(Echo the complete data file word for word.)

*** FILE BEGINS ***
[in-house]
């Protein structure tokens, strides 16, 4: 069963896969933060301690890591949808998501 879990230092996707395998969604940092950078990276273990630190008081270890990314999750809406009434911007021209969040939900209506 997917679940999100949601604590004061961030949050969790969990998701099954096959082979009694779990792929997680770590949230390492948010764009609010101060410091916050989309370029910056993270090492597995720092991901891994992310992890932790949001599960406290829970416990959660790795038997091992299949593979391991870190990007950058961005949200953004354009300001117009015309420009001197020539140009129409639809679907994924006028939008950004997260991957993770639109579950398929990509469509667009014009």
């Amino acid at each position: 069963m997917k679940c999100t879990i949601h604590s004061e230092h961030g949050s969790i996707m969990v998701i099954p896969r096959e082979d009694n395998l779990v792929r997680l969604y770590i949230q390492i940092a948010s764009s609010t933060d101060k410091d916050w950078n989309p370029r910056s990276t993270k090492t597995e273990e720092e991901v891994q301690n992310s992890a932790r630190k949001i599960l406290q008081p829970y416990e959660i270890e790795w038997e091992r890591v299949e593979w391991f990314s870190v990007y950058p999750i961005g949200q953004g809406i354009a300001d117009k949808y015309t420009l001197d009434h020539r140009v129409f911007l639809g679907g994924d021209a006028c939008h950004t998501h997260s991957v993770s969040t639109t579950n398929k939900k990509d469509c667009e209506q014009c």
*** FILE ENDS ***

[in-house]
């Protein structure tokens, strides 16, 4: 069963896969933060301690890591949808998501 879990230092996707395998969604940092950078990276273990630190008081270890990314999750809406009434911007021209969040939900209506 997917679940999100949601604590004061961030949050969790969990998701099954096959082979009694779990792929997680770590949230390492948010764009609010101060410091916050989309370029910056993270090492597995720092991901891994992310992890932790949001599960406290829970416990959660790795038997091992299949593979391991870190990007950058961005949200953004354009300001117009015309420009001197020539140009129409639809679907994924006028939008950004997260991957993770639109579950398929990509469509667009014009």
């Amino acid at each position: 069963m997917k679940c999100t879990i949601h604590s004061e230092h961030g949050s969790i996707m969990v998701i099954p896969r096959e082979d009694n395998l779990v792929r997680l969604y770590i949230q390492i940092a948010s764009s609010t933060d101060k410091d916050w950078n989309p370029r910056s990276t993270k090492t597995e273990e720092e991901v891994q301690n992310s992890a932790r630190k949001i599960l406290q008081p829970y416990e959660i270890e790795w038997e091992r890591v299949e593979w391991f990314s870190v990007y950058p999750i961005g949200q953004g809406i354009a300001d117009k949808y015309t420009l001197d009434h020539r140009v129409f911007l639809g679907g994924d021209a006028c939008h950004t998501h997260s991957v993770s969040t639109t579950n398929k939900k990509d469509c667009e209506q014009c």